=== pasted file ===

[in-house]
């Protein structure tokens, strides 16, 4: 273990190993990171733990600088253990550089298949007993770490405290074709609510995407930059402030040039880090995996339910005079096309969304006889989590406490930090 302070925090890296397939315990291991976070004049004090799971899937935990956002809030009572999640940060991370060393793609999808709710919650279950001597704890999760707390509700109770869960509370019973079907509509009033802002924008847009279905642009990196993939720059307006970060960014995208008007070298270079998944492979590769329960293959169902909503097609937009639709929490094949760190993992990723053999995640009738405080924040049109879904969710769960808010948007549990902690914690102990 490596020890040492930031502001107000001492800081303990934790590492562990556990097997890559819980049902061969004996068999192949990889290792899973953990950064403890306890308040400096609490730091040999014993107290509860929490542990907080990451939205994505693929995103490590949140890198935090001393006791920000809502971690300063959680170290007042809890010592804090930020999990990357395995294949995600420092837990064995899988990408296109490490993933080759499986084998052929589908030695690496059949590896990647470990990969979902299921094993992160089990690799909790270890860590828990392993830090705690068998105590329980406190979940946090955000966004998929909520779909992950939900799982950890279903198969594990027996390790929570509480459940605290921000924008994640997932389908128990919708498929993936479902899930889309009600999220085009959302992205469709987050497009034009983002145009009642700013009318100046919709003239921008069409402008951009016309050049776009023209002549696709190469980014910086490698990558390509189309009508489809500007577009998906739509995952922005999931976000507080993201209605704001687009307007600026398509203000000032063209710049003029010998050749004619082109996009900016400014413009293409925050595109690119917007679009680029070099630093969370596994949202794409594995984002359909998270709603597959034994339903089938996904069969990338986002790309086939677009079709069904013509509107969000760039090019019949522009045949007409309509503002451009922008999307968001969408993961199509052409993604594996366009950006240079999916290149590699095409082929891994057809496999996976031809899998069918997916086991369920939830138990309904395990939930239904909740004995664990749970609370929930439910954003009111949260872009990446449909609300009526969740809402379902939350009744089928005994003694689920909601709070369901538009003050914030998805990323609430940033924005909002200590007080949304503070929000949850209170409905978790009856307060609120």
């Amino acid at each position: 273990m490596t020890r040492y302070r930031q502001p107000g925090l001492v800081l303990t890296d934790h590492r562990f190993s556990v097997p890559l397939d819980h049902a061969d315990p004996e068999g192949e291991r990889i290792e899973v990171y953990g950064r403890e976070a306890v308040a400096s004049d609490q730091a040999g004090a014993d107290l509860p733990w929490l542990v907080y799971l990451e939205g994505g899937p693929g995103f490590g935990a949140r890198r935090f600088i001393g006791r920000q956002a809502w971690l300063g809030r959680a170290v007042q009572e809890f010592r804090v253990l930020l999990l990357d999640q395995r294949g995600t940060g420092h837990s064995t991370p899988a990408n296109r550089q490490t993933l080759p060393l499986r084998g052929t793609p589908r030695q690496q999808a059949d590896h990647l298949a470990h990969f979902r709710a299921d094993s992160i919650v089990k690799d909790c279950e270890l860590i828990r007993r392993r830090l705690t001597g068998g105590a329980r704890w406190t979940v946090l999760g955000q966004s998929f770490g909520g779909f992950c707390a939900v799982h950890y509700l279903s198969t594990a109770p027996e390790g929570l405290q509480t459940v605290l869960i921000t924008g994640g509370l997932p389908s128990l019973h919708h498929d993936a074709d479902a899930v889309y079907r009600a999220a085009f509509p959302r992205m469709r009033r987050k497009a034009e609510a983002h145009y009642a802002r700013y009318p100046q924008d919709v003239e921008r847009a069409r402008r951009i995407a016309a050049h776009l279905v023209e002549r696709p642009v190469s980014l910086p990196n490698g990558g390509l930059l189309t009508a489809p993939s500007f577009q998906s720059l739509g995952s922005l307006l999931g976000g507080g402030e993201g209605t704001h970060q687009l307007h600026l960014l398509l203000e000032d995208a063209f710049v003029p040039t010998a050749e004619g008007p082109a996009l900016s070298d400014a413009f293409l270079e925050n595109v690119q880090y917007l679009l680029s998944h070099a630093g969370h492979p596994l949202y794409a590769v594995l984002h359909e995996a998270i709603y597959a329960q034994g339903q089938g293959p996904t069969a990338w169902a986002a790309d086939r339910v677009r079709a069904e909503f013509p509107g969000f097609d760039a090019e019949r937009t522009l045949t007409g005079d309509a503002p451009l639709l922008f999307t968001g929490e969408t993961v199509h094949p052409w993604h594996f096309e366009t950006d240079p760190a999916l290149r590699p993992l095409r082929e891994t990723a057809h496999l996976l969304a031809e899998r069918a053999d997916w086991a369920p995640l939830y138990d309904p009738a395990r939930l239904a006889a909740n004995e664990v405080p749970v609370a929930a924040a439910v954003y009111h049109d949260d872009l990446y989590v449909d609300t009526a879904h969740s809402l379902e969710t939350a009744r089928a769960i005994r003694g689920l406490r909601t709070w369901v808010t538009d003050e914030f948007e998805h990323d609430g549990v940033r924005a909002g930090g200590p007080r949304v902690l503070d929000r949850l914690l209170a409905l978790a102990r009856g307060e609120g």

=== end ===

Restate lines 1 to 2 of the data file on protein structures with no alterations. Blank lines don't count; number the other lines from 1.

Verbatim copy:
[in-house]
């Protein structure tokens, strides 16, 4: 273990190993990171733990600088253990550089298949007993770490405290074709609510995407930059402030040039880090995996339910005079096309969304006889989590406490930090 302070925090890296397939315990291991976070004049004090799971899937935990956002809030009572999640940060991370060393793609999808709710919650279950001597704890999760707390509700109770869960509370019973079907509509009033802002924008847009279905642009990196993939720059307006970060960014995208008007070298270079998944492979590769329960293959169902909503097609937009639709929490094949760190993992990723053999995640009738405080924040049109879904969710769960808010948007549990902690914690102990 490596020890040492930031502001107000001492800081303990934790590492562990556990097997890559819980049902061969004996068999192949990889290792899973953990950064403890306890308040400096609490730091040999014993107290509860929490542990907080990451939205994505693929995103490590949140890198935090001393006791920000809502971690300063959680170290007042809890010592804090930020999990990357395995294949995600420092837990064995899988990408296109490490993933080759499986084998052929589908030695690496059949590896990647470990990969979902299921094993992160089990690799909790270890860590828990392993830090705690068998105590329980406190979940946090955000966004998929909520779909992950939900799982950890279903198969594990027996390790929570509480459940605290921000924008994640997932389908128990919708498929993936479902899930889309009600999220085009959302992205469709987050497009034009983002145009009642700013009318100046919709003239921008069409402008951009016309050049776009023209002549696709190469980014910086490698990558390509189309009508489809500007577009998906739509995952922005999931976000507080993201209605704001687009307007600026398509203000000032063209710049003029010998050749004619082109996009900016400014413009293409925050595109690119917007679009680029070099630093969370596994949202794409594995984002359909998270709603597959034994339903089938996904069969990338986002790309086939677009079709069904013509509107969000760039090019019949522009045949007409309509503002451009922008999307968001969408993961199509052409993604594996366009950006240079999916290149590699095409082929891994057809496999996976031809899998069918997916086991369920939830138990309904395990939930239904909740004995664990749970609370929930439910954003009111949260872009990446449909609300009526969740809402379902939350009744089928005994003694689920909601709070369901538009003050914030998805990323609430940033924005909002200590007080949304503070929000949850209170409905978790009856307060609120």